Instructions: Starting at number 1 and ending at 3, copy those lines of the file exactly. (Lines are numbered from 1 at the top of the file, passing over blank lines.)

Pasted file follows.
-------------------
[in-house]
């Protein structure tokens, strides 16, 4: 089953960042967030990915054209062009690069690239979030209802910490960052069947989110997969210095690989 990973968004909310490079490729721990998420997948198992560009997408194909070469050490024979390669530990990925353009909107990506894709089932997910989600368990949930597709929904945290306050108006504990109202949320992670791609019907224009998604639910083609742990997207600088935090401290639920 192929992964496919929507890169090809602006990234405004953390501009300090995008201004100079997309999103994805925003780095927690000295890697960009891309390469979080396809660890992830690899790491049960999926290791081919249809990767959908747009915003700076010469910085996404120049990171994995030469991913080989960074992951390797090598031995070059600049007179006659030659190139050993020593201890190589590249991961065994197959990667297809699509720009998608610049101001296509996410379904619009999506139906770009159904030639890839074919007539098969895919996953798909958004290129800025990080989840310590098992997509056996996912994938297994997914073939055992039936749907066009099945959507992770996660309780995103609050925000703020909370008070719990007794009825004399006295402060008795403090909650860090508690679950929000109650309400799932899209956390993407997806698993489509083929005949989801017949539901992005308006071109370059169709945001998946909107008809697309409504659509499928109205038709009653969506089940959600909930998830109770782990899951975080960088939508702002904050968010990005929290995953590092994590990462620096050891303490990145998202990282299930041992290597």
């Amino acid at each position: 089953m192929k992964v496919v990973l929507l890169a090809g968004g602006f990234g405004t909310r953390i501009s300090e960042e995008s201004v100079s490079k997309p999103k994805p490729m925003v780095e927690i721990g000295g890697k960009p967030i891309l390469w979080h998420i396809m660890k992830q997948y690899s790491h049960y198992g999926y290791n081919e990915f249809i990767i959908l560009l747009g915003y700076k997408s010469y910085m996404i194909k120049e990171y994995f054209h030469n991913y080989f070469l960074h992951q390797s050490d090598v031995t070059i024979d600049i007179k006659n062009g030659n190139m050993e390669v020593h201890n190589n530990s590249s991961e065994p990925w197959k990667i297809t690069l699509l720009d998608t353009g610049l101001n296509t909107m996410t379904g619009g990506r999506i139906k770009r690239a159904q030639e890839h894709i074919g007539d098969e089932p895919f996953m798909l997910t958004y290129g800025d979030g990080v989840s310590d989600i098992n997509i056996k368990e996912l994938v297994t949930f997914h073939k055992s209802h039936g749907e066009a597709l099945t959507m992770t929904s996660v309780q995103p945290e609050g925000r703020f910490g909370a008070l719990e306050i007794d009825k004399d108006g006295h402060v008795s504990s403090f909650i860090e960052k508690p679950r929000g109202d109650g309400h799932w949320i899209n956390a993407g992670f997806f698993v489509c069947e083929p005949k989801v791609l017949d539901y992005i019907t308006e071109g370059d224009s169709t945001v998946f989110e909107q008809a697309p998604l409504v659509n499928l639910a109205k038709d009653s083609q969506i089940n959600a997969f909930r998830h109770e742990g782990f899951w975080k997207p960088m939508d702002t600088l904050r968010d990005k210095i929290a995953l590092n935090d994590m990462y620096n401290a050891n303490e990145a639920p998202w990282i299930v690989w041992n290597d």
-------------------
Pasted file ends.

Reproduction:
[in-house]
């Protein structure tokens, strides 16, 4: 089953960042967030990915054209062009690069690239979030209802910490960052069947989110997969210095690989 990973968004909310490079490729721990998420997948198992560009997408194909070469050490024979390669530990990925353009909107990506894709089932997910989600368990949930597709929904945290306050108006504990109202949320992670791609019907224009998604639910083609742990997207600088935090401290639920 192929992964496919929507890169090809602006990234405004953390501009300090995008201004100079997309999103994805925003780095927690000295890697960009891309390469979080396809660890992830690899790491049960999926290791081919249809990767959908747009915003700076010469910085996404120049990171994995030469991913080989960074992951390797090598031995070059600049007179006659030659190139050993020593201890190589590249991961065994197959990667297809699509720009998608610049101001296509996410379904619009999506139906770009159904030639890839074919007539098969895919996953798909958004290129800025990080989840310590098992997509056996996912994938297994997914073939055992039936749907066009099945959507992770996660309780995103609050925000703020909370008070719990007794009825004399006295402060008795403090909650860090508690679950929000109650309400799932899209956390993407997806698993489509083929005949989801017949539901992005308006071109370059169709945001998946909107008809697309409504659509499928109205038709009653969506089940959600909930998830109770782990899951975080960088939508702002904050968010990005929290995953590092994590990462620096050891303490990145998202990282299930041992290597």
């Amino acid at each position: 089953m192929k992964v496919v990973l929507l890169a090809g968004g602006f990234g405004t909310r953390i501009s300090e960042e995008s201004v100079s490079k997309p999103k994805p490729m925003v780095e927690i721990g000295g890697k960009p967030i891309l390469w979080h998420i396809m660890k992830q997948y690899s790491h049960y198992g999926y290791n081919e990915f249809i990767i959908l560009l747009g915003y700076k997408s010469y910085m996404i194909k120049e990171y994995f054209h030469n991913y080989f070469l960074h992951q390797s050490d090598v031995t070059i024979d600049i007179k006659n062009g030659n190139m050993e390669v020593h201890n190589n530990s590249s991961e065994p990925w197959k990667i297809t690069l699509l720009d998608t353009g610049l101001n296509t909107m996410t379904g619009g990506r999506i139906k770009r690239a159904q030639e890839h894709i074919g007539d098969e089932p895919f996953m798909l997910t958004y290129g800025d979030g990080v989840s310590d989600i098992n997509i056996k368990e996912l994938v297994t949930f997914h073939k055992s209802h039936g749907e066009a597709l099945t959507m992770t929904s996660v309780q995103p945290e609050g925000r703020f910490g909370a008070l719990e306050i007794d009825k004399d108006g006295h402060v008795s504990s403090f909650i860090e960052k508690p679950r929000g109202d109650g309400h799932w949320i899209n956390a993407g992670f997806f698993v489509c069947e083929p005949k989801v791609l017949d539901y992005i019907t308006e071109g370059d224009s169709t945001v998946f989110e909107q008809a697309p998604l409504v659509n499928l639910a109205k038709d009653s083609q969506i089940n959600a997969f909930r998830h109770e742990g782990f899951w975080k997207p960088m939508d702002t600088l904050r968010d990005k210095i929290a995953l590092n935090d994590m990462y620096n401290a050891n303490e990145a639920p998202w990282i299930v690989w041992n290597d």